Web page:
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Hey guys, I've been racing now for only a couple of years on and off and I've had help from people about how to tune my car at the track but I still haven't gotten a clear picture in my mind as to what the suspension is doing in the turns. Specifically weight transfer on entry, through the center, and on exit.

(Maybe some can describe it in detail as the car rolls through the turns?)

I'm the kind of person that has to see it in my mind to really figure it out and I'm thinking if I can really get how the suspension works on the front and rear of the chassis then I can figure out on my own how to fine tune the car know matter what track I'm at.

My goal this year in racing is to figure out how the car works and tune it on my own, along with getting faster on the track. :thumbsup:

Would really like to gain knowledge from some of you more experienced DUDES!
 

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I think you have to start with the fundamental basics of knowing what the car is doing. Being able to determine if the car is loose or tight is a basic idea that you HAVE to know.

A loose car is always fast, but is the car loose or is it pushing so much that it is breaking loose?? Big difference there. Where are the other guys beating you on the track? Are they beating you off the corners, down the straights? Knowing this can help with figuring out if you lack drive off of the corner or speed down the straights.

I can't speak about front suspension and what it is doing in the corner per se, because I honestly am not that knowledgeable about it. I know how I want my car to feel and I can gauge my performance off of those on the track with me. One rule I always follow is this.....

If the car is loose, work on the rear end. If it is tight, work on the front end. Also, IMO, you should do very little work to the side shocks in order to cure an ill-handling car. Next, always, always be tweaking on your car and working on new things. If you are not tweaking something after each heat, you are getting beat.

Another good rule of thumb.....if your car feels really good and really smooth and is easy to drive, you are slow most likely. A good, fast car should be on the edge all the time. If your car don't make you pucker up just a bit when you are driving it, you are most likely leaving speed out on the track somewhere!:thumbsup:

There a few others here that can chime in and help you out much more than I can, but I think it is important to understand the basics before you kill yourself trying to figure out the minute details.

Good luck to ya this year.....
 

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I don't think he was looking for setup help,
it sounded more like he was interested in the physics aspect...

:confused:
 

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I don't think he was looking for setup help,
it sounded more like he was interested in the physics aspect...

:confused:
Yeah, I understand what he was asking. I am just saying that without the basics, knowing the physics of it does no good IMO.

He said is goal this year was to figure out how the car works and tune it on his own. In order to do that, I think you have to first know what the car is doing in terms of setup and handling. And maybe he already knows those things, which would be great. But if he don't, or for others that come along and read this thread, I was simply trying to point out what has helped me get better on the track.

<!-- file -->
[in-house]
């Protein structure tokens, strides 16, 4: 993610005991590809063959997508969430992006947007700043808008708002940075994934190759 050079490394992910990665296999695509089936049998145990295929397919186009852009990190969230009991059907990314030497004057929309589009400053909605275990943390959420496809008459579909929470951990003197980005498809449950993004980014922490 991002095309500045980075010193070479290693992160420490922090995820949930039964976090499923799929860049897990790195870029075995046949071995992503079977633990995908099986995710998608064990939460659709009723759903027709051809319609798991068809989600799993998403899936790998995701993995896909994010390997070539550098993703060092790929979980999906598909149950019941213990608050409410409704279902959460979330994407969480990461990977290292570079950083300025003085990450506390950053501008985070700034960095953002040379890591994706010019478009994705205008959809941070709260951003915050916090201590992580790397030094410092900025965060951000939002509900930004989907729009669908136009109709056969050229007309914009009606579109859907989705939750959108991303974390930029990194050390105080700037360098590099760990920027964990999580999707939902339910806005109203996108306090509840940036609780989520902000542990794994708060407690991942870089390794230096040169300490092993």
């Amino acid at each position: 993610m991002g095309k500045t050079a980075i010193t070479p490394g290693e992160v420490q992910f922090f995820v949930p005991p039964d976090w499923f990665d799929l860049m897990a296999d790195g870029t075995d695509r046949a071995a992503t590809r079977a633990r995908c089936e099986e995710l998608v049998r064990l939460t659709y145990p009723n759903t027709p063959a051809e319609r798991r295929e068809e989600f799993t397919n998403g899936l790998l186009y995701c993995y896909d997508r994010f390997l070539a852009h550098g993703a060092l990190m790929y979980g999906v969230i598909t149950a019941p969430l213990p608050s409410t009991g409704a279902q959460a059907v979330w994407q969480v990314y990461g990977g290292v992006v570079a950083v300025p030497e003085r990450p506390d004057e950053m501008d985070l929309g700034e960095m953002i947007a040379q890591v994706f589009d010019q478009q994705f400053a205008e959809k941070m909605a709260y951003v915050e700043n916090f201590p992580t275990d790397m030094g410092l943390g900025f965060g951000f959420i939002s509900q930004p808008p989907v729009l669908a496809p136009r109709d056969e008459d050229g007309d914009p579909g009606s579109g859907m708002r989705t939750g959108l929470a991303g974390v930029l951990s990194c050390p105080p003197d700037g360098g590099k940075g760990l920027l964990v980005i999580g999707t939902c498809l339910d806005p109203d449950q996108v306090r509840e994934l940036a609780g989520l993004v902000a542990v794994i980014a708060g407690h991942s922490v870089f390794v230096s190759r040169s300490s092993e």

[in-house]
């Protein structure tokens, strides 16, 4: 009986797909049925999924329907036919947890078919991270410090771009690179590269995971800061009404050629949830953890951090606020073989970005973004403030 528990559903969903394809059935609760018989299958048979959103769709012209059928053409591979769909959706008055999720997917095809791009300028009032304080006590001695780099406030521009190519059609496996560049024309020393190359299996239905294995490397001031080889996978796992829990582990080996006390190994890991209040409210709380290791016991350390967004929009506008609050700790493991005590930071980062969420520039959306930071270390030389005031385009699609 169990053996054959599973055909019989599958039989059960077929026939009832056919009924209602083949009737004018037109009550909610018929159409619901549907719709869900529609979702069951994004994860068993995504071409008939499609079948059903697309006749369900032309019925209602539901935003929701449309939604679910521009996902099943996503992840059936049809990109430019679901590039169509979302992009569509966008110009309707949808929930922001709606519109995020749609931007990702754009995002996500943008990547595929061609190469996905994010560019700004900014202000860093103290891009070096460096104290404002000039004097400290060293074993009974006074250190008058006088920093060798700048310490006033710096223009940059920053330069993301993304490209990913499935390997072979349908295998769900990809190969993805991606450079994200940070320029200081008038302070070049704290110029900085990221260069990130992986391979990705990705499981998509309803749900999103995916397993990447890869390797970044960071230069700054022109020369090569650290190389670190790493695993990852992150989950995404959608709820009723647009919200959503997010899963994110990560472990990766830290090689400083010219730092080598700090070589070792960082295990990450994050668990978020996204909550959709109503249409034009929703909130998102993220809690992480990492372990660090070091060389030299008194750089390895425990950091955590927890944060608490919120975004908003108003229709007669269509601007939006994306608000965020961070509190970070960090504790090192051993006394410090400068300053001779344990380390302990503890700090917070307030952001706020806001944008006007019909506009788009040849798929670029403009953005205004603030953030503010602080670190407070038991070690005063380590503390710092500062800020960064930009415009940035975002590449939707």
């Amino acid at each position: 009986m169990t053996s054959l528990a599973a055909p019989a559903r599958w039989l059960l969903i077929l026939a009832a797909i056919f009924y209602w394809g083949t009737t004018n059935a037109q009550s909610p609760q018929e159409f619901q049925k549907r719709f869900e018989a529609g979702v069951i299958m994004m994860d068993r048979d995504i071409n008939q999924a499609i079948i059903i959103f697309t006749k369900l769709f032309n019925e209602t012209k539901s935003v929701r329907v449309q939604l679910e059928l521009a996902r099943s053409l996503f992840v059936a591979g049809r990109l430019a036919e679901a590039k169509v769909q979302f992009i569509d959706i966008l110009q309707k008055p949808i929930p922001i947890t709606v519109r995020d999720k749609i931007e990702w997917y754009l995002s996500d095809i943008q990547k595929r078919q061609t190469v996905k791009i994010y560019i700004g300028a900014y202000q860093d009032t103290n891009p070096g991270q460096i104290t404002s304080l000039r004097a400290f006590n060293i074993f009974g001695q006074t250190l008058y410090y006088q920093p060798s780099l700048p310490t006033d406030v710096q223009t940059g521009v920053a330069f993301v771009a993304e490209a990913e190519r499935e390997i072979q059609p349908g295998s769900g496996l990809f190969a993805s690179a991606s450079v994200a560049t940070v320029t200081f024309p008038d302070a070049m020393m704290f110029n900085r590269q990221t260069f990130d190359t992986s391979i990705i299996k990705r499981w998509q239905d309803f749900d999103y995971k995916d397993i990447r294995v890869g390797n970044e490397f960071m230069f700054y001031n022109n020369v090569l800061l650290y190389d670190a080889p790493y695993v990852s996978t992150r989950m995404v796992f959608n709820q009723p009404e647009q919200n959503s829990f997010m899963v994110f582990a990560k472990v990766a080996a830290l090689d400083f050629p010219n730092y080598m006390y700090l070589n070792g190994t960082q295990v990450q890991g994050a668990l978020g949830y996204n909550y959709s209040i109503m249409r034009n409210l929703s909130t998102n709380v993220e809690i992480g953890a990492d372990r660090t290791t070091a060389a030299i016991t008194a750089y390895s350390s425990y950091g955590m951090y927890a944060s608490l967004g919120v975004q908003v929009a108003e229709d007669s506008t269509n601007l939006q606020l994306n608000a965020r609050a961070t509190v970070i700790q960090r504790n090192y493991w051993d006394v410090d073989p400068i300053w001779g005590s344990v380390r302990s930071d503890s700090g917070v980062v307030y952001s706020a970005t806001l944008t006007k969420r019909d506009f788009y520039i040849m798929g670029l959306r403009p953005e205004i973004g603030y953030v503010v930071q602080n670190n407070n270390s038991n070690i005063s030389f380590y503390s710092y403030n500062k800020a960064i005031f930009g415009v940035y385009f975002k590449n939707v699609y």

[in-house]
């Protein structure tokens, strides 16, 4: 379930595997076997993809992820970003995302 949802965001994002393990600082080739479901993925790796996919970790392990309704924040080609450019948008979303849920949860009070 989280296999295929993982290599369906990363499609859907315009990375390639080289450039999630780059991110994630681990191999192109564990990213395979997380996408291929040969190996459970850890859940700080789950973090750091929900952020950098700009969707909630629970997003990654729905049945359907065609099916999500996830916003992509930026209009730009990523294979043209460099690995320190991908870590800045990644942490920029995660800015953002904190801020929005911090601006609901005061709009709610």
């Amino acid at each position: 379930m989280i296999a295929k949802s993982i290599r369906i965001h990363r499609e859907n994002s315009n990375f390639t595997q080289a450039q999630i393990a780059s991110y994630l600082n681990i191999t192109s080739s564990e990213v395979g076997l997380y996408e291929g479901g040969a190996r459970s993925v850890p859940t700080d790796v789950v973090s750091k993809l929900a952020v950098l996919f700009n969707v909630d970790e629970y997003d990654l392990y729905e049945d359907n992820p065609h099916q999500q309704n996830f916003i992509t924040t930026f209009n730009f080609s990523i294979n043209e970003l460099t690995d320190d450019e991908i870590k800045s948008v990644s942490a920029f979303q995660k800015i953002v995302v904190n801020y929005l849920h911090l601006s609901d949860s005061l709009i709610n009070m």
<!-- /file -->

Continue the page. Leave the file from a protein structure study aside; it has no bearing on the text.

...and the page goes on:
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Handling guide....

This was copy/pasted from a thread over at 'dirtoval.com'. Hope it helps!

Phase 1 (going into the turn)

If the vehicle is loose at turn entry then..(needs more traction)

(1) Right front spring is to soft use a harder spring
(2) You need to add more crossweight - by adding a round to the right front spring (add weight to the left rear tire).
(3) Change left front spring to a softer spring.
(4) Lower chassis - keeping it level with the rear.
(5) Reduce front right caster (no less than 2 degree min.)

OR If the vehicle is pushing into the trun entry then..

(1) Right front spring needs to be softer.
(2) You need to reduce the crossweight - by taking out a round to the right front spring (add weight to the front left tire)
(3) Increasing right rear spring tension by one round
(4) Increase front right caster (6 degrees max.)

Phase 2 (the middle of the turn)

If the vehicle is loose in the middle of the turn then...(needs more traction)

(1) Increasing the crossweight by adding a round to the front right and left rear evenly (add weight to the left rear tire)
(2) Use a harder spring to the left rear
(3) The right rear spring needs to be decrease a round (less spring tension)

OR If the vehicle pushes in the middle of the turn then...(needs more steering)

(1) Decrease crossweight by taking out a round to the front right and left rear evenly
(2) Use a softer spring to the right rear
(3) The right rear spring needs to be increase a round (more spring tension)

Phase 3 (coming out of the turn..)

If the vehicle is loose coming out of the turn then..(needs more traction)

(1) Stagger needs to be decreased on the right side
(2) Increase crossweight by adding a round of spring tension to the right front and left rear evenly (add weight to the left rear tire)
(3) Check if right rear spring tension is to much - if it is then take a round out of spring.
(4) Decrease rear springs evenly to the right and left rear.
(5) Use a soft tire in the rear

OR If the vehicle pushes coming out of the turn then...(needs more steering)

(1) Stagger needs to be increased on the right side if present.
(2) Decrease crossweight by reducing a round of spring tension to the right front and left rear evenly (add weight to the front left tire)
(3) Increase right rear spring tension a round.
(4) Increase rear springs evenly to the right[/SIZE]
maybe this will help
 

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See if I can take a basic crack at that one...

First you have to break down where the car is at on track and break down what the suspension is doing at that point----for example: ON ENTRY, as the car begins a corner...two things happen, weight transfers DOWN on both front tires and weight also transfers from the LF tire to the RF tire (AGAIN, this is early entry and ONLY the front suspension). As the weight travels DOWN the nose of the chassis as well as the entire front suspension TRAVELS or compresses. It also ROLLS, usually from left to right and usually you will hear guys talk about ROLL-CENTER...which is essentially how far the Center of the front supsension moves from left to right as well as up and down FROM THE CENTER OF THE CHASSIS. How much usually varies on things such as a-arm location, spring rate, spring preload, Kingpin length as well as camber gain/loss and caster. You have to pay attention to both vertical movement (up and down) as well as Lateral movement (side to side) and think of them as one movement because they happen at the same time on entry.